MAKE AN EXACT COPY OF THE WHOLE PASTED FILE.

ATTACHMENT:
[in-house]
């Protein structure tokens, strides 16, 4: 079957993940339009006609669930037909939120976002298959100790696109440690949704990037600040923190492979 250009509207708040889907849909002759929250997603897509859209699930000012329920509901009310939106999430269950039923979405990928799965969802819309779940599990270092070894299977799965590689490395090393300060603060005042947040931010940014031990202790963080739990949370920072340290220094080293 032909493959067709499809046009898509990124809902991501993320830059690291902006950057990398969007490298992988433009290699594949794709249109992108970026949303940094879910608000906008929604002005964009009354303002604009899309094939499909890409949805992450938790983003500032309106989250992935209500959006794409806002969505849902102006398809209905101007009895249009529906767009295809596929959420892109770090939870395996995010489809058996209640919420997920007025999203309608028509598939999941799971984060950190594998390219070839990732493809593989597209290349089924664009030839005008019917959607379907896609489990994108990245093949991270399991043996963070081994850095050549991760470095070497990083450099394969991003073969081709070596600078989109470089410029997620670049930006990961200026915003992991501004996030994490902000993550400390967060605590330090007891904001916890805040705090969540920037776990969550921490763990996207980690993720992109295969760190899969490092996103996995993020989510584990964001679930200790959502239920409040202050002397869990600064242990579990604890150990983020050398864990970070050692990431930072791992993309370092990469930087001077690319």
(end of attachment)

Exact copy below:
[in-house]
């Protein structure tokens, strides 16, 4: 079957993940339009006609669930037909939120976002298959100790696109440690949704990037600040923190492979 250009509207708040889907849909002759929250997603897509859209699930000012329920509901009310939106999430269950039923979405990928799965969802819309779940599990270092070894299977799965590689490395090393300060603060005042947040931010940014031990202790963080739990949370920072340290220094080293 032909493959067709499809046009898509990124809902991501993320830059690291902006950057990398969007490298992988433009290699594949794709249109992108970026949303940094879910608000906008929604002005964009009354303002604009899309094939499909890409949805992450938790983003500032309106989250992935209500959006794409806002969505849902102006398809209905101007009895249009529906767009295809596929959420892109770090939870395996995010489809058996209640919420997920007025999203309608028509598939999941799971984060950190594998390219070839990732493809593989597209290349089924664009030839005008019917959607379907896609489990994108990245093949991270399991043996963070081994850095050549991760470095070497990083450099394969991003073969081709070596600078989109470089410029997620670049930006990961200026915003992991501004996030994490902000993550400390967060605590330090007891904001916890805040705090969540920037776990969550921490763990996207980690993720992109295969760190899969490092996103996995993020989510584990964001679930200790959502239920409040202050002397869990600064242990579990604890150990983020050398864990970070050692990431930072791992993309370092990469930087001077690319």